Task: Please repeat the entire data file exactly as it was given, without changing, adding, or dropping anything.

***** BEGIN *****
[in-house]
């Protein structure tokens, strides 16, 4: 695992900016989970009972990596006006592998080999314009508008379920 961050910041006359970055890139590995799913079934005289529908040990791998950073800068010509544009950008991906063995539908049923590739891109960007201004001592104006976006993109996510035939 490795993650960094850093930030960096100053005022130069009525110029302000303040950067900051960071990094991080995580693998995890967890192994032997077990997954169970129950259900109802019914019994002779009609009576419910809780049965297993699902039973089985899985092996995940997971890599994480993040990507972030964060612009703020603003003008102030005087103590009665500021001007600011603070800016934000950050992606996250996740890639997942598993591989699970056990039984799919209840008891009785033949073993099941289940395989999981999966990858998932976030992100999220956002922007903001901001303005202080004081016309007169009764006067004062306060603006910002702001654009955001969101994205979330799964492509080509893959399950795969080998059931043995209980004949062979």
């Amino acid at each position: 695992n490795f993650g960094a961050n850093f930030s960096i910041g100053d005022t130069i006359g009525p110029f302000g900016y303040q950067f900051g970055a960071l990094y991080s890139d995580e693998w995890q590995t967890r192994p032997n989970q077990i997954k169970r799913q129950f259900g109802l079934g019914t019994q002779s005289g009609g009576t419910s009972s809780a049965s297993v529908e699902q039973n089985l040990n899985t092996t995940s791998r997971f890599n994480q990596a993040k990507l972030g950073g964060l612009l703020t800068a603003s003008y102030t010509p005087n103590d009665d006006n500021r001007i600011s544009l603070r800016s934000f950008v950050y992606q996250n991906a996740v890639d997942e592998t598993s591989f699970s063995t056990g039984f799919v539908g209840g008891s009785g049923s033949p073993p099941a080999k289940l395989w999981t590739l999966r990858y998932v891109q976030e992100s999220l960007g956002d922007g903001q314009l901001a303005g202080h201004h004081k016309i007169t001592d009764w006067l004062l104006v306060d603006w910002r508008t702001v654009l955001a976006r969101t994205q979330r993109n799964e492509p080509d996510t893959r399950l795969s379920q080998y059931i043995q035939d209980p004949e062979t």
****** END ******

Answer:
[in-house]
């Protein structure tokens, strides 16, 4: 695992900016989970009972990596006006592998080999314009508008379920 961050910041006359970055890139590995799913079934005289529908040990791998950073800068010509544009950008991906063995539908049923590739891109960007201004001592104006976006993109996510035939 490795993650960094850093930030960096100053005022130069009525110029302000303040950067900051960071990094991080995580693998995890967890192994032997077990997954169970129950259900109802019914019994002779009609009576419910809780049965297993699902039973089985899985092996995940997971890599994480993040990507972030964060612009703020603003003008102030005087103590009665500021001007600011603070800016934000950050992606996250996740890639997942598993591989699970056990039984799919209840008891009785033949073993099941289940395989999981999966990858998932976030992100999220956002922007903001901001303005202080004081016309007169009764006067004062306060603006910002702001654009955001969101994205979330799964492509080509893959399950795969080998059931043995209980004949062979």
């Amino acid at each position: 695992n490795f993650g960094a961050n850093f930030s960096i910041g100053d005022t130069i006359g009525p110029f302000g900016y303040q950067f900051g970055a960071l990094y991080s890139d995580e693998w995890q590995t967890r192994p032997n989970q077990i997954k169970r799913q129950f259900g109802l079934g019914t019994q002779s005289g009609g009576t419910s009972s809780a049965s297993v529908e699902q039973n089985l040990n899985t092996t995940s791998r997971f890599n994480q990596a993040k990507l972030g950073g964060l612009l703020t800068a603003s003008y102030t010509p005087n103590d009665d006006n500021r001007i600011s544009l603070r800016s934000f950008v950050y992606q996250n991906a996740v890639d997942e592998t598993s591989f699970s063995t056990g039984f799919v539908g209840g008891s009785g049923s033949p073993p099941a080999k289940l395989w999981t590739l999966r990858y998932v891109q976030e992100s999220l960007g956002d922007g903001q314009l901001a303005g202080h201004h004081k016309i007169t001592d009764w006067l004062l104006v306060d603006w910002r508008t702001v654009l955001a976006r969101t994205q979330r993109n799964e492509p080509d996510t893959r399950l795969s379920q080998y059931i043995q035939d209980p004949e062979t």